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Butler's book spans a full century of history across two continents, and tracks the myriad ways in which Konstantin Stanislavski’s acting system traveled across the world
Butler's book spans a full century of history across two continents, and tracks the myriad ways in which Konstantin Stanislavski’s acting system traveled across the world

Isaac Butler, School of Drama Faculty Member, Publishes New Book Exploring Method Acting

Method acting has been much in the news recently thanks to Lady Gaga’s performance in House of Gucci, where she transformed herself into Patrizia Reggiani to considerable acclaim from critics and audiences alike. “The Method” traces its roots to the early 1900’s, and is a system of acting that performers including Ellen Burstyn, Al Pacino, Faye Dunaway, and more have engaged in, while countless other actors have been trained in techniques that have been inspired by “The Method.”

Recently, Isaac Butler, a faculty member in the School of Drama, published “The Method: How the 20th Century Learned to Act” which explores the history of method acting, and its enduring influence on how actors act. The book spans a full century of history across two continents and tracks the myriad ways in which Konstantin Stanislavski’s acting system traveled across the world to shape the way actors approach “The Method” today. 

“I’m drawn to stories where art, cultural change, and politics collide, particularly if they’re filled with lots of colorful characters who happen to possess outsized personalities,” Butler explained. He was drawn to the colorful and complex history of method acting, which is populated by larger than life stories from the theater.

“I trained to be a professional actor, and that training was very much rooted, as the Method is, in Stanislavski’s teachings,” Butler reflected. “As an adult, I’ve always been curious about how these ideas that first arose in Russia in 1906 wound up crossing the Atlantic and transforming American popular culture and the art of acting. That seemed like such an unlikely turn of events that I just had to know more.”

Butler hopes that readers will learn a variety of lessons and values from his book, whether that be an entertaining historical narrative or a new approach to their own dramatic work. 

“For some readers I’ve spoken to, they’ve really been led to rethink creativity and the creative process and the interplay between their inner life and the world. That’s been incredibly gratifying. For others, they’ve really begun thinking more deeply about acting and performance, and that’s great too,” shared Butler. “My hope was to make something capacious enough that all sorts of readers could find space for themselves within it.”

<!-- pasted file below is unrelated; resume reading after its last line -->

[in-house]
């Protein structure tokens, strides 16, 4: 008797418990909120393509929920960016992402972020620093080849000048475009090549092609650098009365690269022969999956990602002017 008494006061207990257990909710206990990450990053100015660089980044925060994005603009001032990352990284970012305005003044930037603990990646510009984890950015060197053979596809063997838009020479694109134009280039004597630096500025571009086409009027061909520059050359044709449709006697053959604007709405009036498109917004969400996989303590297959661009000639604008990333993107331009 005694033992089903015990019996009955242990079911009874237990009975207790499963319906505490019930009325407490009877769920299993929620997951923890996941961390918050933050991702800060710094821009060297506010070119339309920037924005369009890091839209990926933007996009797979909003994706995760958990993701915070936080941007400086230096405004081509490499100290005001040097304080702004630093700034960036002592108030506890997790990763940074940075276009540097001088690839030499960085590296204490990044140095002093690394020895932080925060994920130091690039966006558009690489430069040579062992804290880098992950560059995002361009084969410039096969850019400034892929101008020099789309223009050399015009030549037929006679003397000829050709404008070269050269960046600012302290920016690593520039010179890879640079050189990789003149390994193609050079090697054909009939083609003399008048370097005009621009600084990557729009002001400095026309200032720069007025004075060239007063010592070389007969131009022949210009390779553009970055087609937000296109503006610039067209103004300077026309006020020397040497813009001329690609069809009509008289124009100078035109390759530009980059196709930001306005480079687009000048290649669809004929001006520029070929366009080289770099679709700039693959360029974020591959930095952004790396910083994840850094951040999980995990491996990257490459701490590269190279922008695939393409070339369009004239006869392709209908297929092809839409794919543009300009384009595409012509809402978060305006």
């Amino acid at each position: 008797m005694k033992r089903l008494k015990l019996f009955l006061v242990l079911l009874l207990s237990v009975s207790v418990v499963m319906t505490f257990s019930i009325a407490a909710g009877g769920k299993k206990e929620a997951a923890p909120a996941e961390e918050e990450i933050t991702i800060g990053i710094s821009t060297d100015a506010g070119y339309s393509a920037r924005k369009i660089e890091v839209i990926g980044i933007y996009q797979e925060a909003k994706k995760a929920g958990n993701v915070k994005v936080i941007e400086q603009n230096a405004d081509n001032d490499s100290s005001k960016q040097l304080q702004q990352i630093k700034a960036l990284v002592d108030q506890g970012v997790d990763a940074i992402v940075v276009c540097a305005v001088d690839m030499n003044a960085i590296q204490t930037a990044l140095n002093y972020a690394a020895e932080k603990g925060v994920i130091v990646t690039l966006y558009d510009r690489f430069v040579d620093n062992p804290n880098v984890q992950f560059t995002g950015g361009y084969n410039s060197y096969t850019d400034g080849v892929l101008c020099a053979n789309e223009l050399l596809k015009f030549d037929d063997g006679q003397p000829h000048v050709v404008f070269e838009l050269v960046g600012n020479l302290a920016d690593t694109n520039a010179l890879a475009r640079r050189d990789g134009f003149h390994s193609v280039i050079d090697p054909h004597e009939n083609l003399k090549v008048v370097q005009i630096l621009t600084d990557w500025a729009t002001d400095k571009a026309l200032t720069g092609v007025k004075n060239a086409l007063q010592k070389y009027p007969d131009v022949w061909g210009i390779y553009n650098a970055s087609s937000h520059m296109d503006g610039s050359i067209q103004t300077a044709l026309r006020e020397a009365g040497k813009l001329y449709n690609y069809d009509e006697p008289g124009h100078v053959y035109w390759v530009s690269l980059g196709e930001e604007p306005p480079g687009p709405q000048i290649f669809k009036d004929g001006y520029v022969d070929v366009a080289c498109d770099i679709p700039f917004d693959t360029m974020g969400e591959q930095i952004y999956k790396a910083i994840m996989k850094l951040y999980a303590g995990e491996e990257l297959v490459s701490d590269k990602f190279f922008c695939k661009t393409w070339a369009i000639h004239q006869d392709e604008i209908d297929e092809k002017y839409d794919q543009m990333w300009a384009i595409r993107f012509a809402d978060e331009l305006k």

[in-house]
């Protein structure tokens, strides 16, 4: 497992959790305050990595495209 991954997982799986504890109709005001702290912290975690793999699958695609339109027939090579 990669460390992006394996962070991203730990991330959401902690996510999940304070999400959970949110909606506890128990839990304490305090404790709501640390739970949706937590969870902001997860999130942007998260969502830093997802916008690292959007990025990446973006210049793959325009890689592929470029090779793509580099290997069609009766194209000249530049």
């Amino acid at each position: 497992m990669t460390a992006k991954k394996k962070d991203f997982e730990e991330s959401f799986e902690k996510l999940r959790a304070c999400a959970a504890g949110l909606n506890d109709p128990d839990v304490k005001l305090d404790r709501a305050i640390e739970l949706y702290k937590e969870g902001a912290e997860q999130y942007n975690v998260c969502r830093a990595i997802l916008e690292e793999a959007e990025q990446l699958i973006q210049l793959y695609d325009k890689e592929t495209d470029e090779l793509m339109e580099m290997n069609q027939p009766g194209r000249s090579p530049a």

While Butler’s book explores the rich history of “The Method,” he did have to leave some particularly dramatic stories out, including the rumor that Lee Strasberg’s wife spread that a director had lied about surviving the Holocaust, and a section on the film Reds, which happens to be one of Butler’s favorite movies.

As a faculty member in the School of Drama, Butler is regularly engaged with students, who help shape his writing, as he is always thinking about the ways in which they see the world. Butler also aims for his books to work for both the general public and on a college syllabus, and tries to use his writing to fill in gaps that might be helpful for students.

“Being part of this community gives one access to an enormous treasure trove of research tools, whether it’s the interlibrary loan system or JSTOR and other databases, and people should really take advantage of them,” shares Butler. “We are heirs to a great legacy of theatrical innovation as American theater makers. The building I teach in used to house Erwin Piscator’s Dramatic Workshop, where Stella Adler’s teaching career took off and where she mentored, among others, Marlon Brando. It’s wonderful to feel a deep connection to that history as a teacher at The New School.”

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